Bread and Butter Medicine

Of all my patient visits since I came back from my CME trip to Boston, the one that lingers in my mind as I do my farm chores on a sunny day off in mid-May is the young woman I had first met on a bitterly cold evening in February. Her face had been covered with acne, small pustules and red papules, so many of them that they almost touched each other. She had tried every over the counter preparation she could get her hands on to no avail.

I saw her again the other day, beaming, smiling and exuding optimism and confidence. Her face was just about clear and she told me she had just posted a closeup photograph, with NO MAKEUP, on Facebook. She pulled her smartphone from her jeans pocket and showed me.

She is graduating this weekend, and she is ready for her adult life to begin, comfortable in her own skin, as we say in America.

“When I first came to see you, I thought you’d prescribe some other cream that wouldn’t work. But the doxycycline is really working. You remember, at first I got sick to my stomach on my morning dose, but you told me to eat something with it and it worked. Now I’m only taking it at night with supper and look at me!”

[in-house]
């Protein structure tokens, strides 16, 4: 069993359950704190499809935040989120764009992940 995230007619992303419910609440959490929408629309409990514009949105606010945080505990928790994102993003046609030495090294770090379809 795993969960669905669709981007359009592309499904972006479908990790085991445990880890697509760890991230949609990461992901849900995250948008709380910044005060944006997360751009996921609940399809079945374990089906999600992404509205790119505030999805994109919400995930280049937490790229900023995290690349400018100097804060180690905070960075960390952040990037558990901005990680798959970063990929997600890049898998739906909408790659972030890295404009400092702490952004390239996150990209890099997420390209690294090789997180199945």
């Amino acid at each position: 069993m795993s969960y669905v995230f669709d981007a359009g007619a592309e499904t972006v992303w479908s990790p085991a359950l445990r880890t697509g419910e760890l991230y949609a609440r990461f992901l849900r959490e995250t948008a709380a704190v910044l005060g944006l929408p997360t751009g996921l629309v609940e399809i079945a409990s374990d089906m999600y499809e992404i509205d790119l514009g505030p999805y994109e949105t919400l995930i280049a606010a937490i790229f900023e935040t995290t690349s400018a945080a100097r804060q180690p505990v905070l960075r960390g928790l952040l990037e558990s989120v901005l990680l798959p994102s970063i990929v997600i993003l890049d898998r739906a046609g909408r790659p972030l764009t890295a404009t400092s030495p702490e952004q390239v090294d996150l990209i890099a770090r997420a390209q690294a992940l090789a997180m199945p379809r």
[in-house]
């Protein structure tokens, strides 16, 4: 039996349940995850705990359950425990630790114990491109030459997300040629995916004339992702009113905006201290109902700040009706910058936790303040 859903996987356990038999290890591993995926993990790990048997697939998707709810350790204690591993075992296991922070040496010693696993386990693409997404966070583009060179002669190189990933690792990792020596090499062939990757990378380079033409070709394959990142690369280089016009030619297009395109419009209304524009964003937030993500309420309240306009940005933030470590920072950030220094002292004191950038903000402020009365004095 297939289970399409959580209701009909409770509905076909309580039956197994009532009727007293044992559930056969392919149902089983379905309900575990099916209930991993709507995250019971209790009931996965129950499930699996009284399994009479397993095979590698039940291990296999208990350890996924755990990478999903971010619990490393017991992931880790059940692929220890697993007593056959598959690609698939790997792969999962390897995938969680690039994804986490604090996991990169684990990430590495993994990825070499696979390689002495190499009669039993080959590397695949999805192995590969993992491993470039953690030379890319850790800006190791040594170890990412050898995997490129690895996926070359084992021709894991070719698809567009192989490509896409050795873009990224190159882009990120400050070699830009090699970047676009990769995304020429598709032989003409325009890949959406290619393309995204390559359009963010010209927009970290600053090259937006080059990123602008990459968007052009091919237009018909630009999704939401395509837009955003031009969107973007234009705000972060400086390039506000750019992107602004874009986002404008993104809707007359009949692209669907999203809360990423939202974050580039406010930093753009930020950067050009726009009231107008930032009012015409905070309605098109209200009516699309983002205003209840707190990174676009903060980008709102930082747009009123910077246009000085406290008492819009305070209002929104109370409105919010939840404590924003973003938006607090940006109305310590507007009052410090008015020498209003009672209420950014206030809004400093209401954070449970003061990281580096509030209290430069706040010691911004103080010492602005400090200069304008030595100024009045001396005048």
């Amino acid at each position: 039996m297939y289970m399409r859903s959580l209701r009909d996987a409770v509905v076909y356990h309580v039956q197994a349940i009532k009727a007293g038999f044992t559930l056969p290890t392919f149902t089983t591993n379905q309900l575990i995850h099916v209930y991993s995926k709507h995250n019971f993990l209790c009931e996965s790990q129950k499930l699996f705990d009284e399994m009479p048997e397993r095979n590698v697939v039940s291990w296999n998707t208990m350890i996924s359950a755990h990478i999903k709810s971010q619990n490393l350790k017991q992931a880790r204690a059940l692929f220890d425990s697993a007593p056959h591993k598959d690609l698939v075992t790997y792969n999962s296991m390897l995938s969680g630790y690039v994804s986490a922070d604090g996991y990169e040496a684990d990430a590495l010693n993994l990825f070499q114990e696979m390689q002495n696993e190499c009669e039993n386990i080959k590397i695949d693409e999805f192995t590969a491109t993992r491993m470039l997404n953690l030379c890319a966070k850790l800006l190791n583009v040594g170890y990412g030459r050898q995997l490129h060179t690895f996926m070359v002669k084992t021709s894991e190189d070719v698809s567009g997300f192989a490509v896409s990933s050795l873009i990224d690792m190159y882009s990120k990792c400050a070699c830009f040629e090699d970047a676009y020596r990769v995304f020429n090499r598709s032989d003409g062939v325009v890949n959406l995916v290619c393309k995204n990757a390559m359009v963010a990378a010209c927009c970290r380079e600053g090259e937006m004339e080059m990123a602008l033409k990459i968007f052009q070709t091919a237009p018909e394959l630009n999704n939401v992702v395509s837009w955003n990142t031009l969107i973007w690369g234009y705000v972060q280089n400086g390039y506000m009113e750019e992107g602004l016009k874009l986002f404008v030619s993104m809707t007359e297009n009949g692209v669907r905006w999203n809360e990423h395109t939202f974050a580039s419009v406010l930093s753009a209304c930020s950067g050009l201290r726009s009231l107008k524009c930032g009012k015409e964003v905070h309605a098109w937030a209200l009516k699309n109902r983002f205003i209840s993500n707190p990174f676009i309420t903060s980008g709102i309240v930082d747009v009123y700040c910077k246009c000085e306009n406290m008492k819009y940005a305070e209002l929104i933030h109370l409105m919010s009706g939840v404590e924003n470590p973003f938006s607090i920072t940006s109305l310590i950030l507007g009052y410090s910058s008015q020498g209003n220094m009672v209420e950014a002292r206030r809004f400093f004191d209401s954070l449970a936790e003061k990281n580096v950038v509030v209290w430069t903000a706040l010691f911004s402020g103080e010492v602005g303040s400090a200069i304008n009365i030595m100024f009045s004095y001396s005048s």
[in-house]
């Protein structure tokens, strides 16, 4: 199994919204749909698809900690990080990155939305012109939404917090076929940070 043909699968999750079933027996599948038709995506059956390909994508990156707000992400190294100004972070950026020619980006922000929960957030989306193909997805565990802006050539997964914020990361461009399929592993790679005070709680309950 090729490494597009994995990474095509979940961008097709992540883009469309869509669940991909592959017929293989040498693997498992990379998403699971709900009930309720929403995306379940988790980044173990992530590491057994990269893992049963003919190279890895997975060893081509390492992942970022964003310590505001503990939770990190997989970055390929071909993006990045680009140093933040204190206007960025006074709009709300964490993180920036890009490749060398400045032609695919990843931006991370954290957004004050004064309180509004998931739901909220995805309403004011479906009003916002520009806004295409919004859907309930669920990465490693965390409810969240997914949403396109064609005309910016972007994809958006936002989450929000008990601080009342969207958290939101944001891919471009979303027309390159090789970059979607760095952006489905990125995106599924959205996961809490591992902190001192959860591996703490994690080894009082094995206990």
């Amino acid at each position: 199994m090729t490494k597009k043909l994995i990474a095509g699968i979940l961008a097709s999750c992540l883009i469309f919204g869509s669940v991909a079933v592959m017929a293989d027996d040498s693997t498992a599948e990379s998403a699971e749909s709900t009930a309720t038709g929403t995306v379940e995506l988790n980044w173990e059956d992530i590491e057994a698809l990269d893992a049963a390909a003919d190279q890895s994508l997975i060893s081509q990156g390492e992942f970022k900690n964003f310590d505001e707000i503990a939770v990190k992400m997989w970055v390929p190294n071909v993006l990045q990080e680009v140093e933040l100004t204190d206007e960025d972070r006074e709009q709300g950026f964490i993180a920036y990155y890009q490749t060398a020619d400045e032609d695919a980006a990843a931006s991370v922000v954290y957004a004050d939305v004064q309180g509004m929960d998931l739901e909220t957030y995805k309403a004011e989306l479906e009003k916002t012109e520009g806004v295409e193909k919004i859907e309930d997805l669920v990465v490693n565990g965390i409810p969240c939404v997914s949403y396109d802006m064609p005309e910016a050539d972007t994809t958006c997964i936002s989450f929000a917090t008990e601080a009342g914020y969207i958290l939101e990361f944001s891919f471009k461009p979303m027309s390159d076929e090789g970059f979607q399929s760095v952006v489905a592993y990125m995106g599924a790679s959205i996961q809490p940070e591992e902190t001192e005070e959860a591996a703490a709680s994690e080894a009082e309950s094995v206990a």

A common generic medicine, some common sense advice about skin care, some tinkering with how and when to take the medication, and a young person feels better about herself and ready for summer vacation and a big move out of state in the fall. Not like diagnosing a pheochromocytoma or Fanconis syndrome, but in primary care, even the small victories are important. Every patient deserves to get better if it is at all possible.

2 Responses to “Bread and Butter Medicine”


  1. 1 Mary Symmes May 12, 2018 at 1:20 am

    Yay! You really changed that young woman’s life, and she will never forget you.

  2. 2 Philip Miller MD May 12, 2018 at 1:04 pm

    Think Mino more expensive than Doxy, and more side effects.


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